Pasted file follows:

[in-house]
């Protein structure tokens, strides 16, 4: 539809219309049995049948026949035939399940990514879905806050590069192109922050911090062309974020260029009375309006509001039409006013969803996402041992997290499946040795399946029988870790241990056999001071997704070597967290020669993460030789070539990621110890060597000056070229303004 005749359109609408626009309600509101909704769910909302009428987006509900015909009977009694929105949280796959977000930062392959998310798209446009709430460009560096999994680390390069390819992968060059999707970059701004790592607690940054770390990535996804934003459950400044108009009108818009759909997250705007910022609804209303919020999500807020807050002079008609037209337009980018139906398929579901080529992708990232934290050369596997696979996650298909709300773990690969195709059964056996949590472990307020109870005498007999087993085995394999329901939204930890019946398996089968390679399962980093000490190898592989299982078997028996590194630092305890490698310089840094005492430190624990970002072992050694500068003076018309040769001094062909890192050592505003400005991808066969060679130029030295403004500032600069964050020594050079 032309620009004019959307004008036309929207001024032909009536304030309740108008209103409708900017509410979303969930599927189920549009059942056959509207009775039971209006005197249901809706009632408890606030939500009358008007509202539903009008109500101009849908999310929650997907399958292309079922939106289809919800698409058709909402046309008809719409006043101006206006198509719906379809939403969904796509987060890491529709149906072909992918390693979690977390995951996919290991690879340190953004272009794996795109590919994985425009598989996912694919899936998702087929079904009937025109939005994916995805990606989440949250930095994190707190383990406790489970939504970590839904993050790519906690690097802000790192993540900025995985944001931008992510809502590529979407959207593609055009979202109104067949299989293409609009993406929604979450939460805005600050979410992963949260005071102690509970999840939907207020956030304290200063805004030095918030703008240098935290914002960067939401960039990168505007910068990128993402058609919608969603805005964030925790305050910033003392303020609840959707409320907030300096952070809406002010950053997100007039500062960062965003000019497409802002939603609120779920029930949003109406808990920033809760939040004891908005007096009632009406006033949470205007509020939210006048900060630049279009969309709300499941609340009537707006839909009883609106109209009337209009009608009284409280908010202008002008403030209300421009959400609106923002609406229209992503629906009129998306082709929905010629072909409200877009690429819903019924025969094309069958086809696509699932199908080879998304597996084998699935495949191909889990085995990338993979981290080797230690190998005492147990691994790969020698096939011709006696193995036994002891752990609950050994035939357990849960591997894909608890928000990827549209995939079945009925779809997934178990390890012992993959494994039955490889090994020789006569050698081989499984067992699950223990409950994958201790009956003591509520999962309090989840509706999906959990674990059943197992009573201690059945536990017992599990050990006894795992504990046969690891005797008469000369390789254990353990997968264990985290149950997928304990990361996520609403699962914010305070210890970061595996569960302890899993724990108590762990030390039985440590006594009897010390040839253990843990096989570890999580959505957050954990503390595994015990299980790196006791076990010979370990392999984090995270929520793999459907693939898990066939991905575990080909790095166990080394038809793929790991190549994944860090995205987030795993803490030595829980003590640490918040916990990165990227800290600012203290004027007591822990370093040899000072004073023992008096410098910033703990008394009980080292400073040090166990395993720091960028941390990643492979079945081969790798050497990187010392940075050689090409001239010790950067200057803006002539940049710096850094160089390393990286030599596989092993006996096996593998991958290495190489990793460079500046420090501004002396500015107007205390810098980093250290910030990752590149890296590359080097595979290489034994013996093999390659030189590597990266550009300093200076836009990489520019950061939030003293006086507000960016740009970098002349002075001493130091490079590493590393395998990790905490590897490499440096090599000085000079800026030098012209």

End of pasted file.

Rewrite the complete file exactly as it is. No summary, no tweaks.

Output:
[in-house]
């Protein structure tokens, strides 16, 4: 539809219309049995049948026949035939399940990514879905806050590069192109922050911090062309974020260029009375309006509001039409006013969803996402041992997290499946040795399946029988870790241990056999001071997704070597967290020669993460030789070539990621110890060597000056070229303004 005749359109609408626009309600509101909704769910909302009428987006509900015909009977009694929105949280796959977000930062392959998310798209446009709430460009560096999994680390390069390819992968060059999707970059701004790592607690940054770390990535996804934003459950400044108009009108818009759909997250705007910022609804209303919020999500807020807050002079008609037209337009980018139906398929579901080529992708990232934290050369596997696979996650298909709300773990690969195709059964056996949590472990307020109870005498007999087993085995394999329901939204930890019946398996089968390679399962980093000490190898592989299982078997028996590194630092305890490698310089840094005492430190624990970002072992050694500068003076018309040769001094062909890192050592505003400005991808066969060679130029030295403004500032600069964050020594050079 032309620009004019959307004008036309929207001024032909009536304030309740108008209103409708900017509410979303969930599927189920549009059942056959509207009775039971209006005197249901809706009632408890606030939500009358008007509202539903009008109500101009849908999310929650997907399958292309079922939106289809919800698409058709909402046309008809719409006043101006206006198509719906379809939403969904796509987060890491529709149906072909992918390693979690977390995951996919290991690879340190953004272009794996795109590919994985425009598989996912694919899936998702087929079904009937025109939005994916995805990606989440949250930095994190707190383990406790489970939504970590839904993050790519906690690097802000790192993540900025995985944001931008992510809502590529979407959207593609055009979202109104067949299989293409609009993406929604979450939460805005600050979410992963949260005071102690509970999840939907207020956030304290200063805004030095918030703008240098935290914002960067939401960039990168505007910068990128993402058609919608969603805005964030925790305050910033003392303020609840959707409320907030300096952070809406002010950053997100007039500062960062965003000019497409802002939603609120779920029930949003109406808990920033809760939040004891908005007096009632009406006033949470205007509020939210006048900060630049279009969309709300499941609340009537707006839909009883609106109209009337209009009608009284409280908010202008002008403030209300421009959400609106923002609406229209992503629906009129998306082709929905010629072909409200877009690429819903019924025969094309069958086809696509699932199908080879998304597996084998699935495949191909889990085995990338993979981290080797230690190998005492147990691994790969020698096939011709006696193995036994002891752990609950050994035939357990849960591997894909608890928000990827549209995939079945009925779809997934178990390890012992993959494994039955490889090994020789006569050698081989499984067992699950223990409950994958201790009956003591509520999962309090989840509706999906959990674990059943197992009573201690059945536990017992599990050990006894795992504990046969690891005797008469000369390789254990353990997968264990985290149950997928304990990361996520609403699962914010305070210890970061595996569960302890899993724990108590762990030390039985440590006594009897010390040839253990843990096989570890999580959505957050954990503390595994015990299980790196006791076990010979370990392999984090995270929520793999459907693939898990066939991905575990080909790095166990080394038809793929790991190549994944860090995205987030795993803490030595829980003590640490918040916990990165990227800290600012203290004027007591822990370093040899000072004073023992008096410098910033703990008394009980080292400073040090166990395993720091960028941390990643492979079945081969790798050497990187010392940075050689090409001239010790950067200057803006002539940049710096850094160089390393990286030599596989092993006996096996593998991958290495190489990793460079500046420090501004002396500015107007205390810098980093250290910030990752590149890296590359080097595979290489034994013996093999390659030189590597990266550009300093200076836009990489520019950061939030003293006086507000960016740009970098002349002075001493130091490079590493590393395998990790905490590897490499440096090599000085000079800026030098012209």